- It's not worth arguing anymore. You back your original reasoning (importance of the project's claim which has no clear date for finish, size of the userbase—with 500->3000= 500% extrapolation—, the belief that bias makes edits automatically nonconstructive) each time you respond now, when they've been refuted. I'm here to protect Wikipedia. You're here to advertise. And posting the link there in the lead-in is advertising because the website isn't notable, which I've covered above. If you still believe otherwise, you can follow these steps.
- Here is the summary of the dispute:
You're biased because you were banned from the website. Your edits are not in the interests of Wikipedia.
Personal background does not have effect on deciding whether the content you push is nonconstructive. Wikipedia is a website that anybody can edit, anonymous or under a pseudonym. The edit must itself change the point of view of the article and/or constitute a negative change to the quality of the article for it to be considered malicious. One only then considers the *cause* of that malicious edit (for none other than curiosity), and whether or not it was the source of a bias.
TSO Restoration is notable because they are doing a big thing.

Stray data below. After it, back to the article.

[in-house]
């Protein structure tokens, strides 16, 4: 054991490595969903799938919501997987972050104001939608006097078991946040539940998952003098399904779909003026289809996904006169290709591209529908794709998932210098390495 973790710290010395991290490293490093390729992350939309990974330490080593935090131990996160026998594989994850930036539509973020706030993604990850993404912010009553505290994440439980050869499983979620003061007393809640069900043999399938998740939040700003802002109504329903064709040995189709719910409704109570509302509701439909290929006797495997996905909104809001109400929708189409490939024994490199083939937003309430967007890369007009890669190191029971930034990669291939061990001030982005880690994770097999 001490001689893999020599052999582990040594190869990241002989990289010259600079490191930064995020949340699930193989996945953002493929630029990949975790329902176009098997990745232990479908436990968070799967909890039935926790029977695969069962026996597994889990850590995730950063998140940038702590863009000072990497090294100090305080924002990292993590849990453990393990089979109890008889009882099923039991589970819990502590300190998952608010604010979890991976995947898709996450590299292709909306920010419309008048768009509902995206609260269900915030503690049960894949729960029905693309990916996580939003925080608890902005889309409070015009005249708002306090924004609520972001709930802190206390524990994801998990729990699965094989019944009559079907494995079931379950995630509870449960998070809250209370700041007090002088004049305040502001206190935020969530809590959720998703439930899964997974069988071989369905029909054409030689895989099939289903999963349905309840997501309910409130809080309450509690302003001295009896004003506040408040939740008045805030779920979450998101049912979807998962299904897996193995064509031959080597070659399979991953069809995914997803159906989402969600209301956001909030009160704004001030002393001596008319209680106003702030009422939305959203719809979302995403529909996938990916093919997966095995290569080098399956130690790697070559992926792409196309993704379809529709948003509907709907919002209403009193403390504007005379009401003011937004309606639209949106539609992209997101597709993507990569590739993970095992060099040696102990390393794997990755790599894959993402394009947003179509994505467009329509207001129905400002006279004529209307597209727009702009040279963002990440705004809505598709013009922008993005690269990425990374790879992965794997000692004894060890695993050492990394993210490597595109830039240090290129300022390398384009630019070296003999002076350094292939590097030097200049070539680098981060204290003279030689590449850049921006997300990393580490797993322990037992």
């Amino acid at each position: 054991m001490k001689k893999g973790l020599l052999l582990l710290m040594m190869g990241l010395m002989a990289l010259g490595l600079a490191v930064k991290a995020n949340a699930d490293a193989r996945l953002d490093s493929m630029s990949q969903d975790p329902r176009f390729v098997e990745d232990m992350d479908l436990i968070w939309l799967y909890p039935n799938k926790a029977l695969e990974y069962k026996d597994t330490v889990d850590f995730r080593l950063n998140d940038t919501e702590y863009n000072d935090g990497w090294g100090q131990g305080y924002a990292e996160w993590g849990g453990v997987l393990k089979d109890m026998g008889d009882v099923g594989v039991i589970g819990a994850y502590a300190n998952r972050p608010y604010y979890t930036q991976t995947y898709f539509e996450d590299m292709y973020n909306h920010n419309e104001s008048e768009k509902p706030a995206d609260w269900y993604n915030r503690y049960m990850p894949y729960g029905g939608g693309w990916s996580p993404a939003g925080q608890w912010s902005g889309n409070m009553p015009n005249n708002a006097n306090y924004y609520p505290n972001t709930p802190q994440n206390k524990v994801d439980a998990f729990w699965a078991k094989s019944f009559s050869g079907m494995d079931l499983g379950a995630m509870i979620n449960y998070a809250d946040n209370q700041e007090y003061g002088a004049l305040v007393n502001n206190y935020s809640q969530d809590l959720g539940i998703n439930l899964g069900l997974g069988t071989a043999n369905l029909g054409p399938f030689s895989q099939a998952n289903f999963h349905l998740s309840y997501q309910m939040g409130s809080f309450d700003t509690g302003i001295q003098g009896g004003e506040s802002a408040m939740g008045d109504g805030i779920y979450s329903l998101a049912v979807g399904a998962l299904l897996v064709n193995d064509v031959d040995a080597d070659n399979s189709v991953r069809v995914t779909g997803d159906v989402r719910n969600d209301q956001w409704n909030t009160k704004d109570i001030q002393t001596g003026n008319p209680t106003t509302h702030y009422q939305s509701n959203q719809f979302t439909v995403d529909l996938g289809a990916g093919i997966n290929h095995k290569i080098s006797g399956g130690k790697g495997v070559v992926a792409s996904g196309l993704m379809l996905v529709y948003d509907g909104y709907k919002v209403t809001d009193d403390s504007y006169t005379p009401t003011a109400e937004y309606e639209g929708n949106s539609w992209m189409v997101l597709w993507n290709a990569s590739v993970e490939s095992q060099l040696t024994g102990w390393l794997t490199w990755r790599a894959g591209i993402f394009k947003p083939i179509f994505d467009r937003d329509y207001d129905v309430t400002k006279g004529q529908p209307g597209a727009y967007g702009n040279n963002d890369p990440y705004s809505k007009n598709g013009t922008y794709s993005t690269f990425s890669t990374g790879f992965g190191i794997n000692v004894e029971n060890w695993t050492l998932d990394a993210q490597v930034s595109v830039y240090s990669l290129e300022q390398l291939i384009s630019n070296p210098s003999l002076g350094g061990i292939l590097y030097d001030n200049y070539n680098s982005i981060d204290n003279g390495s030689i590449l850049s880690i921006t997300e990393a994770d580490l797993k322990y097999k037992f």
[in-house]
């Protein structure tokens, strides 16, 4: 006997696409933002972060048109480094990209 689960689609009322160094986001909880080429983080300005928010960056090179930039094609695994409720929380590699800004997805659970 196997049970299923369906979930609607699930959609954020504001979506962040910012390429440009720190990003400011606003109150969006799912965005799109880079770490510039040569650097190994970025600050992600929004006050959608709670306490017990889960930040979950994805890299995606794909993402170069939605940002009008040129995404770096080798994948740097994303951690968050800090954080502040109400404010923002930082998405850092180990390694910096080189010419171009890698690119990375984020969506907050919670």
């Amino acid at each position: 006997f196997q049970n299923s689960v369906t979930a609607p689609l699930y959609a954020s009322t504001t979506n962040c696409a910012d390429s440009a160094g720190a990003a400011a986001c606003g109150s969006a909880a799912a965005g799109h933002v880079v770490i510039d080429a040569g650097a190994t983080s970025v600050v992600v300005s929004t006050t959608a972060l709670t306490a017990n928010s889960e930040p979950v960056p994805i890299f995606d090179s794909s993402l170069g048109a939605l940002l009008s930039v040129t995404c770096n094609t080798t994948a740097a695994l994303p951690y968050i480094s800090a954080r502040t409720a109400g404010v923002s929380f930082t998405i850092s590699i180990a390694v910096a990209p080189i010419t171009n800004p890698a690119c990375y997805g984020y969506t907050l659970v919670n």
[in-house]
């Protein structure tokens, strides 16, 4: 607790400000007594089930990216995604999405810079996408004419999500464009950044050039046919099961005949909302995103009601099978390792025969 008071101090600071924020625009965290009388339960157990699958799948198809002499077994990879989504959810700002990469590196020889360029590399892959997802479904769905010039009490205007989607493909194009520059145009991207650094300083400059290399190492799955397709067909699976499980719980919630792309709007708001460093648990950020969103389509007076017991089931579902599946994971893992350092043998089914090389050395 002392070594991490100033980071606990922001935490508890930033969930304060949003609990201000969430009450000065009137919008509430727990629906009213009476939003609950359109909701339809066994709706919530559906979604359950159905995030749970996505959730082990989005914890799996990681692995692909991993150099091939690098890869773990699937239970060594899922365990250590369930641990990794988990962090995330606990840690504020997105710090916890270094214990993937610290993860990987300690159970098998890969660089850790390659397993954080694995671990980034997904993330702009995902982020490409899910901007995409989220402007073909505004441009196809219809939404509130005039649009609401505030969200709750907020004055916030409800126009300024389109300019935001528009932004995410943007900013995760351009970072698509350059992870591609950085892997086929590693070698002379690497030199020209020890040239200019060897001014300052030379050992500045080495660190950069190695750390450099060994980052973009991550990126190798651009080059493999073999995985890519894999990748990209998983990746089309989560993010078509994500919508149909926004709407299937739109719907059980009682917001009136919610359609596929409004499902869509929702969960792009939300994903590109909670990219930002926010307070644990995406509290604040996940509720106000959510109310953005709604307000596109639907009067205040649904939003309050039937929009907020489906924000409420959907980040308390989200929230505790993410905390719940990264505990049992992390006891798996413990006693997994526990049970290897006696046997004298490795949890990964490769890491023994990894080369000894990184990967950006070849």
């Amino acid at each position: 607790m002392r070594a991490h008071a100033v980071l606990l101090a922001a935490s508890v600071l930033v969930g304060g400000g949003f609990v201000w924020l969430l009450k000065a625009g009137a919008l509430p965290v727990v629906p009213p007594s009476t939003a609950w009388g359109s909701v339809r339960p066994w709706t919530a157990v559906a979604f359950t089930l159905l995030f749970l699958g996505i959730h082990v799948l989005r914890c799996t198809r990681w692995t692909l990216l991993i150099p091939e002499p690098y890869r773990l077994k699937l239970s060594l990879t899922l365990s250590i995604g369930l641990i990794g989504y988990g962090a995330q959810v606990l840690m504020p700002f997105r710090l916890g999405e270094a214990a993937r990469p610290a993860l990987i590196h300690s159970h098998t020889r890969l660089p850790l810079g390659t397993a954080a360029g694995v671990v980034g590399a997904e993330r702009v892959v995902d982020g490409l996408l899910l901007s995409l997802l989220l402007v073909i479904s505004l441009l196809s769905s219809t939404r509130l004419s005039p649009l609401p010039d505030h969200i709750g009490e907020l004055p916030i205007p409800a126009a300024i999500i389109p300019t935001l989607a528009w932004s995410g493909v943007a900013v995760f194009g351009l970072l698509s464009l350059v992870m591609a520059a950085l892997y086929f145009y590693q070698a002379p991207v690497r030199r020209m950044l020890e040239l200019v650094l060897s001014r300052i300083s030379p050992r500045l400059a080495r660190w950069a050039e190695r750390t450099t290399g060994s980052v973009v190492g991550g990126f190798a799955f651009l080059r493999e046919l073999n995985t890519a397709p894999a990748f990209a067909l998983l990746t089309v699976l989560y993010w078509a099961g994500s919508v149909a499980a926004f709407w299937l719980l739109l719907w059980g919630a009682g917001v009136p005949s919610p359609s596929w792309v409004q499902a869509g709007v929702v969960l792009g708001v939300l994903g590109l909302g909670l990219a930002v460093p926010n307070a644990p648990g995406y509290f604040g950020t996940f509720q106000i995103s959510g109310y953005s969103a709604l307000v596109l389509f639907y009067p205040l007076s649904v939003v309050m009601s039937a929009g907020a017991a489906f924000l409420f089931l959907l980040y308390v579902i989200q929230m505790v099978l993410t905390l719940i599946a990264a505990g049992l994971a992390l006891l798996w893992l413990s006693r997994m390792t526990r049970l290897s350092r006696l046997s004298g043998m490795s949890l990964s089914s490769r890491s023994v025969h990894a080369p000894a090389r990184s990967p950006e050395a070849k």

Making a statement is not a big thing.
Making the statement is notable to the reader because regardless of its future, the project means a lot to the reader.
The aim of Wikipedia isn't just to present the reader with "relevant" content, but *encyclopedic* relevant content. You can't just advertise "Hurr durr I'm bringing back The Sims Online here's this menu I made in GameMaker to prove it" and, essentially, be put in the opening paragraph in the textbooks. For the statement to have any relevance, it must quite clearly demonstrate that it will serve what it says at a predetermined time, with chance of delay or failure at next to none. The reason for this is that Wikipedia is not a crystal ball. Writing that the project "could" succeed is inappropriate.